I then noticed something odd on his exam as I used ultrasound to see inside the joint as I moved it around. His ACL ligament was slightly loose, certainly not enough for a surgeon to believe that it needed to be replaced, but when I rotated his tibia on his femur and looked at the meniscus, the damaged tissue freely jumped in and out of the joint, traumatizing it with each move. On further exam, his ALL ligament was also lax, likely due to years of rotating his tibia on the femur with each kick. Why was this a critical finding to help this patient? Because it explained why the meniscus tears were there in the first place. In addition, without also performing injections into the ACL and ALL ligaments under highly exacting guidance, this patient would never truly recover, as his “surgerized” meniscus would be further injured with each kick.

We are very different in how we approach these problems, so I wanted to walk you through the process of figuring out what’s wrong with a patient and which specific technologies applied to which specific structures will help. If I had been the surgeon, I would have removed parts of his torn meniscus, being oblivious to the instability in the knee that caused the tears. If I had been a doctor at a “schlocky”, cure all, magic stem cell clinic, I wouldn’t have even gotten that far, I would have just tried to blindly place the magic somewhere in the vicinity of the knee joint and would have never been able to inject the meniscus tears or the ACL or ALL ligament under guidance.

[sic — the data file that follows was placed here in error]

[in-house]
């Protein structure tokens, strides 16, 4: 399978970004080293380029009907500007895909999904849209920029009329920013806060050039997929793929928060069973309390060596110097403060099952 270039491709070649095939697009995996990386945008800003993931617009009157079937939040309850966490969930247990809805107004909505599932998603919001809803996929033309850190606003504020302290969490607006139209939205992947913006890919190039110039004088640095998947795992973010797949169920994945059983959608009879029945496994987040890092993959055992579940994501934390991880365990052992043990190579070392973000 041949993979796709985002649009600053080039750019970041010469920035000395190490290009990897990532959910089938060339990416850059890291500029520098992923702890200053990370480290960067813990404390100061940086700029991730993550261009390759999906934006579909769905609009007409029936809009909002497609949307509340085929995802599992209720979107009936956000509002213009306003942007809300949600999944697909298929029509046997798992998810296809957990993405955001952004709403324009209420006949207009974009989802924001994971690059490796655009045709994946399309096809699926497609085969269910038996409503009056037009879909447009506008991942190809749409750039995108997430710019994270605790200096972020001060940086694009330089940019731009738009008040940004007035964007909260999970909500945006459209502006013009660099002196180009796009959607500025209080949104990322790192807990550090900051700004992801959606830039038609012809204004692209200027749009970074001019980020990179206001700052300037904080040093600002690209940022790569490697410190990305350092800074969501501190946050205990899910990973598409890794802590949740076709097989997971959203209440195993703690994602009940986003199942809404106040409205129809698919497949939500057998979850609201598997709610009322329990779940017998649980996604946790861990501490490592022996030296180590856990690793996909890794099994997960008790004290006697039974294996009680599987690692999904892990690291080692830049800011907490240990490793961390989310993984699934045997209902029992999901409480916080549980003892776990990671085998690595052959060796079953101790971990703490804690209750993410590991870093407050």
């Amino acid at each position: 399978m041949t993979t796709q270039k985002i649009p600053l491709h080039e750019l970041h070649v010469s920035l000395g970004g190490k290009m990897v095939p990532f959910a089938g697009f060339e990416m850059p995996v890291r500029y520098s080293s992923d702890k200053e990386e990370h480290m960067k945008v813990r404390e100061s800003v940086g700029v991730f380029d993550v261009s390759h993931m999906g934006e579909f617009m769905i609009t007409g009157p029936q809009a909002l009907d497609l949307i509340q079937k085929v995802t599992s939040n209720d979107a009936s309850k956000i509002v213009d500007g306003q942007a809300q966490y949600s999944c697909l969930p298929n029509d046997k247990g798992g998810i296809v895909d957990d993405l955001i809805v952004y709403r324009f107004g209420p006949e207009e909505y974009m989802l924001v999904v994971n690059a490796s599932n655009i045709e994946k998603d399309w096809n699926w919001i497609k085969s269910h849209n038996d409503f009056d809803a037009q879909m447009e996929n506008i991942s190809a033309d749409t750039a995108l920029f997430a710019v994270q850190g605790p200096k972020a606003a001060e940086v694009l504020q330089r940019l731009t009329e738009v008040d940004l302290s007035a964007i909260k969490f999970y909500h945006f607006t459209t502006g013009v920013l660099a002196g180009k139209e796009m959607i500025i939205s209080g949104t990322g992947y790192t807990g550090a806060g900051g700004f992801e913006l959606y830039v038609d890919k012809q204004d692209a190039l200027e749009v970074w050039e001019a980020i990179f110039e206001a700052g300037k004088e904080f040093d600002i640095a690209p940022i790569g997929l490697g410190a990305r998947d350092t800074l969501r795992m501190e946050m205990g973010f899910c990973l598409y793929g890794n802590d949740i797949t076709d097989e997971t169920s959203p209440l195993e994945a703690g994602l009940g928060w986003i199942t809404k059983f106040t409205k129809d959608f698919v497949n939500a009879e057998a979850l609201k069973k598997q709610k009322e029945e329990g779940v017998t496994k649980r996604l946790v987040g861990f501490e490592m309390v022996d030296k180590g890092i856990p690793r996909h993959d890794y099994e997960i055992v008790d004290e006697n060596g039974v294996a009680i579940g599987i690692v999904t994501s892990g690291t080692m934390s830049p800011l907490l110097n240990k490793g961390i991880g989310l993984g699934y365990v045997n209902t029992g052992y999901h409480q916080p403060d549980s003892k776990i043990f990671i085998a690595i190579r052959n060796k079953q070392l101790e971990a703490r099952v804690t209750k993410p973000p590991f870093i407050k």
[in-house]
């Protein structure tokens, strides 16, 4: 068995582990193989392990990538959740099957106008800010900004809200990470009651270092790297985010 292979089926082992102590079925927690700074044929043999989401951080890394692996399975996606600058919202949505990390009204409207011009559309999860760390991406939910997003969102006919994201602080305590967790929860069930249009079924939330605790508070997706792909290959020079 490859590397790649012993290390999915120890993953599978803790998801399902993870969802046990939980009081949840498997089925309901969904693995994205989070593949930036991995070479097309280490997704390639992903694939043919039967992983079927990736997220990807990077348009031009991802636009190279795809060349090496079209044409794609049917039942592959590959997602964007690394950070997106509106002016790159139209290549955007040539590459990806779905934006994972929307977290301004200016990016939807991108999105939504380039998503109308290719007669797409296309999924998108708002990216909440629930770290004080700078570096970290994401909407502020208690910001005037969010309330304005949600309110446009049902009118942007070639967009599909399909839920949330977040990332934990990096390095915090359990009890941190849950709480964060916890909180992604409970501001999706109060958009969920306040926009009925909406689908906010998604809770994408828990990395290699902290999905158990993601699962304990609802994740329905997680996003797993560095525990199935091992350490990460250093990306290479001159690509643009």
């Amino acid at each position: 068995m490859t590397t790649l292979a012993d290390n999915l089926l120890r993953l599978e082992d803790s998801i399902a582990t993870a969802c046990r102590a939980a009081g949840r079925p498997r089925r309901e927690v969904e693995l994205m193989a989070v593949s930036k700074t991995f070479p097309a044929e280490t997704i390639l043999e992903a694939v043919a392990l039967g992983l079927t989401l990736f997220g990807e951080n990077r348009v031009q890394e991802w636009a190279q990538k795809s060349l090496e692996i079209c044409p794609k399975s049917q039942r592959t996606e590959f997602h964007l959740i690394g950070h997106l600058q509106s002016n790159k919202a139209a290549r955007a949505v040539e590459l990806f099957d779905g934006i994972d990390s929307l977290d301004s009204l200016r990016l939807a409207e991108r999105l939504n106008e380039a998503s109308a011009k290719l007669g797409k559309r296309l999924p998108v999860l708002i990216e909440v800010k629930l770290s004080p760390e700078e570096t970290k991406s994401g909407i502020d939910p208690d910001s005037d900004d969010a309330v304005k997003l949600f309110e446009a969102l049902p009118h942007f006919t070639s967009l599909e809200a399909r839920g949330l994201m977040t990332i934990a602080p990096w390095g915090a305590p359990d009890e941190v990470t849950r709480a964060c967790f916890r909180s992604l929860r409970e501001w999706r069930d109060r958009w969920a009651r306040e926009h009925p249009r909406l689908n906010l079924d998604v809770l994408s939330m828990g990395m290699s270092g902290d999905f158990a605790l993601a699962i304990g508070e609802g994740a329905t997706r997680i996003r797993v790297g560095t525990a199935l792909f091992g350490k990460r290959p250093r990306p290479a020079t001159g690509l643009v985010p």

The upshot? We are a network of Interventional Orthopedic clinics that seek to use biologic therapies to help patients avoid surgeries that don’t work. However, the expertise needed to diagnose what’s wrong is what our traditional medical care system lacks and is getting rarer by the day in our ACA mandated world. In this gentleman’s case, the more sophisticated approach will take more time, but we believe that in the end it will make the difference between a successful long-term result and either more arthritis through surgery or a gimmick therapy.